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Investing during rising inflation comes with challenges for any investor. As inflation rises, it’s important to prepare for detours on your financial freedom journey. Your purchasing power may fall, but your profits don’t have to.
Expectations for 2023’s inflation forecast are that inflation will be decreasing. Estimates are said to “still be above a long-term baseline of 2.3%,” according to the Congressional Budget Office.
But what does that mean for your investment strategy?
If you focus on strengthening your financial plan, you can alleviate the fear and uncertainty that comes with a downturn in the stock market and rising inflation.
Keep reading to learn how to invest during inflation.
- Lower cyclical unemployment
- Increased wages
- Increased spending
- Market downturn
- Price increases
- Higher demand
- Lower supply
- Rising interest rates
- Increasing demand for goods and services
- Scarcity of materials for in-demand goods
- Lowered supply and increased wages
- Price hikes by companies during spending increases
Although several effects of inflation are immediate, those same effects can be long-term as well.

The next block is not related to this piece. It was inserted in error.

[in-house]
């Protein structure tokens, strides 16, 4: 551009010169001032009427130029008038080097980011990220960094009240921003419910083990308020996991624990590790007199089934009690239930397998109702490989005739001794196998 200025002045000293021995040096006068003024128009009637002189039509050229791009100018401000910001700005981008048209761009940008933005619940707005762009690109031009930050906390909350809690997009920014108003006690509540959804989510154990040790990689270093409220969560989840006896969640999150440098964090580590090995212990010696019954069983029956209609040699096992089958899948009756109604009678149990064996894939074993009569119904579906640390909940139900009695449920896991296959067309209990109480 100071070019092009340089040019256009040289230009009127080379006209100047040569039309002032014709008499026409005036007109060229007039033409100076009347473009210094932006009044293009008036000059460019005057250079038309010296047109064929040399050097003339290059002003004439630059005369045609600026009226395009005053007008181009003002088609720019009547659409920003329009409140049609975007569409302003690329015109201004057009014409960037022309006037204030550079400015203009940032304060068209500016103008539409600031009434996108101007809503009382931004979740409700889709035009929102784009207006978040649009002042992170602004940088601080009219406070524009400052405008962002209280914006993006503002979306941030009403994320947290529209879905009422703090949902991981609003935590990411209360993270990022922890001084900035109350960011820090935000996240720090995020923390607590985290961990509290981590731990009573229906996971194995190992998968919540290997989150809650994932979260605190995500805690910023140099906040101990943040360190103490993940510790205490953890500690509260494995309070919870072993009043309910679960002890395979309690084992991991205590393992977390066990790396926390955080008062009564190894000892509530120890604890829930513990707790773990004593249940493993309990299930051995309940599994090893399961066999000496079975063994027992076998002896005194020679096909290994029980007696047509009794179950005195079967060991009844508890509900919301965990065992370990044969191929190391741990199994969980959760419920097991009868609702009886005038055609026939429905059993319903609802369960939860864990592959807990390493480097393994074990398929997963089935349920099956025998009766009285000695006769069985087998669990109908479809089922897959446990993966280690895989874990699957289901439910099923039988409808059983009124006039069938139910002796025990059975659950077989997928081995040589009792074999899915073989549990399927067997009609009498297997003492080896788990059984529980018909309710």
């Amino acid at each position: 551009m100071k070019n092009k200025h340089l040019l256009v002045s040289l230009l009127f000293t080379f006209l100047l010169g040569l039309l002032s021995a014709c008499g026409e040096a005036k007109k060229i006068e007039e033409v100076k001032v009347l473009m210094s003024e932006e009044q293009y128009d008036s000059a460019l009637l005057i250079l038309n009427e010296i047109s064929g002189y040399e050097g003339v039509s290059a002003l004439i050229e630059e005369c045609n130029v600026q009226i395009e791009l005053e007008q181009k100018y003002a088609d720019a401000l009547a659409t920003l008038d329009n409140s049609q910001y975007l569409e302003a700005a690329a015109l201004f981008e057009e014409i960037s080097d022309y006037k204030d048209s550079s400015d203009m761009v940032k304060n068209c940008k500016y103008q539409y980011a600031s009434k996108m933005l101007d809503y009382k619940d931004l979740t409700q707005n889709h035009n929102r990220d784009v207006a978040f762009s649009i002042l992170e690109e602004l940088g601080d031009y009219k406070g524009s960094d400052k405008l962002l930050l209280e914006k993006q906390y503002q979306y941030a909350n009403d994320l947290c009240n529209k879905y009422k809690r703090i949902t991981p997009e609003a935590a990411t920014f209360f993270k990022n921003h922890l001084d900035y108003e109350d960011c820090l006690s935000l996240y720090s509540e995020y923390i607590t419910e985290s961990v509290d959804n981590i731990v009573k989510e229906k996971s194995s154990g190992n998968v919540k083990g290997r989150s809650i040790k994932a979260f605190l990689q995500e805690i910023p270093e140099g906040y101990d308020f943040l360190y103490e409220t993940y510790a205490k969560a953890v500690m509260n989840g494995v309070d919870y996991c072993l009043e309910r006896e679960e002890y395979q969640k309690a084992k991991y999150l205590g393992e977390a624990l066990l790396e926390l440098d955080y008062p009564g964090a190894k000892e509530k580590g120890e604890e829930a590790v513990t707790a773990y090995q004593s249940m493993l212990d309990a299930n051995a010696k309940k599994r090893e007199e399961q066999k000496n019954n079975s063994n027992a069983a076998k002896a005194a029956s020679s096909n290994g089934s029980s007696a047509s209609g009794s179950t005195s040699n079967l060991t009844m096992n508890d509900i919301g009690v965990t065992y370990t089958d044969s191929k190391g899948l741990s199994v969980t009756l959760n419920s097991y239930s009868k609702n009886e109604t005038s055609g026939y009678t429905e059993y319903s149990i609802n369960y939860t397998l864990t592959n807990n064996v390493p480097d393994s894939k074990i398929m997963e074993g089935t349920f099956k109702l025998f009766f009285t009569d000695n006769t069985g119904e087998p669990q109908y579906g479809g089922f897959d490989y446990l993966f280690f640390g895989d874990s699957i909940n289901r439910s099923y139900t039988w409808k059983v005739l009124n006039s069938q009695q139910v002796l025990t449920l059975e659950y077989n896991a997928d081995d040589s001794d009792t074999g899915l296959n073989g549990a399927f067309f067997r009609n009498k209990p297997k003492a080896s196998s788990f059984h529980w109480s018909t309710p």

Higher inflation today means you’re probably not saving as much for retirement. Does your financial plan assume interest rates of 2% or 3%? Does your financial plan still work during 10% or higher inflation rates?
Saving $500 per month during periods of 2% inflation may not be the same $500 per month savings during periods of 10% inflation. That $500 savings may be split between groceries, rent, mortgage payments, transportation costs, home repairs, or other expenses. That $500 savings may only really be $300 or $250 or even less as compared to before rising inflation.
To better understand investments during inflation look at the causes of inflation.
How Does Inflation Cause Stock Volatility?
Stock prices often go down during times of high inflation. With lower unemployment, high inflation, and demand for labor, the labor market demands an increase in wages. Increases in wages and material costs can lead to a market downturn. Struggling and failing businesses can add to a market downturn.
According to MarketWatch, “rampant inflation and the Federal Reserve’s plan to sharply raise interest rates in response are acting as drags on the economy.” Slower economic growth due to inflation and lowering demand lead to drops in the S&P 500.
How to Profit from Inflation Surges
Some businesses thrive during inflation. Lower overhead costs and high-profit margins, coupled with necessary expenses, create a recession-proof business model. Look to invest in these types of businesses during rising inflation. Try looking at sectors like energy and housing.
The Federal Reserve increasing the interest rate isn’t enough to battle inflation. Investors need to tip the scales in their favor. A few ways to profit from inflation are real estate investing, value stocks, and commodities.
What Are Inflation Hedge Investments?
In financial terms, a hedge is protection or defense against a loss. Diversification is one type of hedge. Inflation hedge investments protect your portfolio from rising inflation.
Inflation hedge investments can include:
- Treasury Inflation-Protected Securities (TIPS)
- Real Estate